On the 14th of September, 2021, we were excited to welcome visitors to the University of Birmingham from across the country to the official launch of our Baskerville Tier 2 HPC system, expected to rank in the Top 200 of HPC systems in the world.
Invited attendees included our technology partners in the project – OCF, Lenovo, NVIDIA and Intel plus representatives from the Partner Institutes – Diamond Light Source, the Rosalind Franklin Institute, the Alan Turing Institute and our funder EPSRC. We were also joined by some of our pilot and Access to HPC researchers on the system who were able to describe how Baskerville was enabling their research.
In total, we had 34 attendees, a very respectable number given the uncertainty over travelling and in-person events during the pandemic and the need to maintain social distancing in the venue. We were also fortunate to have Reverend Dr Jeremy Yates from UCL (left) join us to give his blessing to Baskerville and officially launch it into service.
After a welcome from Lead Architect Simon Thompson (Advanced Research Computing), Professor Iain Styles (Computer Science and Lead Academic) gave us the story of how Baskerville came to be built, describing the long history of research computing investments at the University of Birmingham and then moving on to discuss the three current needs behind Baskerville; 1) diversification of scientific computing to use of AI, 2) huge data volumes and 3) mixed/hybrid workloads, which involve classical modelling plus analytics.
Billy McGregor (EPSRC/UKRI) followed on with the background behind funding for Baskerville through the Tier 2 HPC and World Class Labs initiatives, as well as discussing future opportunities for funding in the Tier 2 HPC area.
It was then back to Simon Thompson to describe the Baskerville technology – we are the first site in the UK to install the NVIDIA HGX-100 board with quad A100 GPU’s coupled to Intel’s latest CPU – Ice Lake. Baskerville contains 184 GPU’s in total, 5PB of spinning disk storage and 0.5PB of flash storage.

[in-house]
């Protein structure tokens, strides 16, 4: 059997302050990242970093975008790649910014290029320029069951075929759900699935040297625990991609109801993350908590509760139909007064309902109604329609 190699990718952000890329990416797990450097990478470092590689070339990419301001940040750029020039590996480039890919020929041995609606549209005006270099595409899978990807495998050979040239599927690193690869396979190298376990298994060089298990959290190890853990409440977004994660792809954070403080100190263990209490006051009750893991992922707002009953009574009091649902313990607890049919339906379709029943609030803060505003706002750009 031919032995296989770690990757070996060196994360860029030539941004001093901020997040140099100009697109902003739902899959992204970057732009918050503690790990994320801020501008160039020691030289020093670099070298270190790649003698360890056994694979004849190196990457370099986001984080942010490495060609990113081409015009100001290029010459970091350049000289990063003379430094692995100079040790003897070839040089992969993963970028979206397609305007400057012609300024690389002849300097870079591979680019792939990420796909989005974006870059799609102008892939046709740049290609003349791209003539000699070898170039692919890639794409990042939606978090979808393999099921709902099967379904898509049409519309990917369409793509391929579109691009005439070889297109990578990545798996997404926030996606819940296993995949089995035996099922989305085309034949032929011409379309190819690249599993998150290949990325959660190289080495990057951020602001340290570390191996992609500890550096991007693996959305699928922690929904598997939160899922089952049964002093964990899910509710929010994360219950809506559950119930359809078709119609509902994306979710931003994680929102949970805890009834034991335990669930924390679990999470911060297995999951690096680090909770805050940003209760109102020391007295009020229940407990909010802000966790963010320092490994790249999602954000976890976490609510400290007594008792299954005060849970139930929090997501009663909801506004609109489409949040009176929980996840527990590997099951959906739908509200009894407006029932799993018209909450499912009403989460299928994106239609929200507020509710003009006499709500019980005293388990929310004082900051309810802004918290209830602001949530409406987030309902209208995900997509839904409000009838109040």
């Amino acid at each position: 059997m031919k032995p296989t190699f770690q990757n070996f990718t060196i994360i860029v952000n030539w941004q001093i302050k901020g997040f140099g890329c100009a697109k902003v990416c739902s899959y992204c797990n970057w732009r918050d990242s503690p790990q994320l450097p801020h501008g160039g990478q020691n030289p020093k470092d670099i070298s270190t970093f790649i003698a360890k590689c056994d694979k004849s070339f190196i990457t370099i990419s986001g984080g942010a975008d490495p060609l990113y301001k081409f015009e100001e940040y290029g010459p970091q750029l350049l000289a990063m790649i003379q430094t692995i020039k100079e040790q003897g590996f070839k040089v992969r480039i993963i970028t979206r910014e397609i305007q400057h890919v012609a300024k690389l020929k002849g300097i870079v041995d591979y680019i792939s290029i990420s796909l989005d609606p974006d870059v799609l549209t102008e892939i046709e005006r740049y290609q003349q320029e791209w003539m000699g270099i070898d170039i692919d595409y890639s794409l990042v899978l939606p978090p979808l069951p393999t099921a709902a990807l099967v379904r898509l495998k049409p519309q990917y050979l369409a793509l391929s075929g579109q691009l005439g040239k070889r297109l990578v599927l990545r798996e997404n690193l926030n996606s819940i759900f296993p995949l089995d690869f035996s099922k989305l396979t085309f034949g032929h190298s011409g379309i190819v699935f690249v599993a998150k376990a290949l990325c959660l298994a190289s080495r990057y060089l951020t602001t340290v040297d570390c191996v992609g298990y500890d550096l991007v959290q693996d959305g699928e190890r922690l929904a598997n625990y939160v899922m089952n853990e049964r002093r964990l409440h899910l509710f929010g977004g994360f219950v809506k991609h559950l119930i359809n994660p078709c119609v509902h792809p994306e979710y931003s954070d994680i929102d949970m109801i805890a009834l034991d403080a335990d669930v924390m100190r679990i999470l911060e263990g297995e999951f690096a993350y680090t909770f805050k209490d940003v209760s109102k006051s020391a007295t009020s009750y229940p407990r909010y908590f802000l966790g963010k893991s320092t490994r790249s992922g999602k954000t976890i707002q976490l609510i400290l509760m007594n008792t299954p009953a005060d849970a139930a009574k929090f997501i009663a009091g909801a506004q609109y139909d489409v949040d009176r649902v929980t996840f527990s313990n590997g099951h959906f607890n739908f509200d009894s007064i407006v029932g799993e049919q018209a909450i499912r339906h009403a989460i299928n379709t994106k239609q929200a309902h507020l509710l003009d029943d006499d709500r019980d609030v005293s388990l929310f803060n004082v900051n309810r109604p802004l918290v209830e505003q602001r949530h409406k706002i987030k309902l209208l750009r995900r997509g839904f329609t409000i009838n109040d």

The team turned Baskerville round in record time, going from being funded in October 2020 to having pilot users on the system within 9 months (see timeline below). Early ship compute systems only arrived in April 2021 and was operational by June 2021 for pilot users – all whilst being in the middle of the pandemic with limited people on site to install the system. Use of the EasyBuild system provides automated tooling to build software (see Baskerville apps), dramatically reducing time spent and leverages the investments made in automated tooling for the University’s own BlueBEAR system. Monitoring of over 10,000 data points across the BEAR systems means that the systems team are alerted quickly about problems, whether at home or on site. Automated testing also speeds deployment by identifying any faults early in the bring-up process.
Kate Steele (HPC Client Executive, Lenovo) talked us through the challenges involved in delivering an early ship system and how it was only possible to install such dense compute because University of Birmingham’s research data centre uses Lenovo’s Neptune “direct to node warm water” cooling (another first for the UK) – each of the GPU’s consumes 400 Watts with the potential power draw of 1 rack being 76kW. Kate outlined the strategic partnership between Birmingham and Lenovo and how the two organisations work together to deliver cutting edge technology to our research community.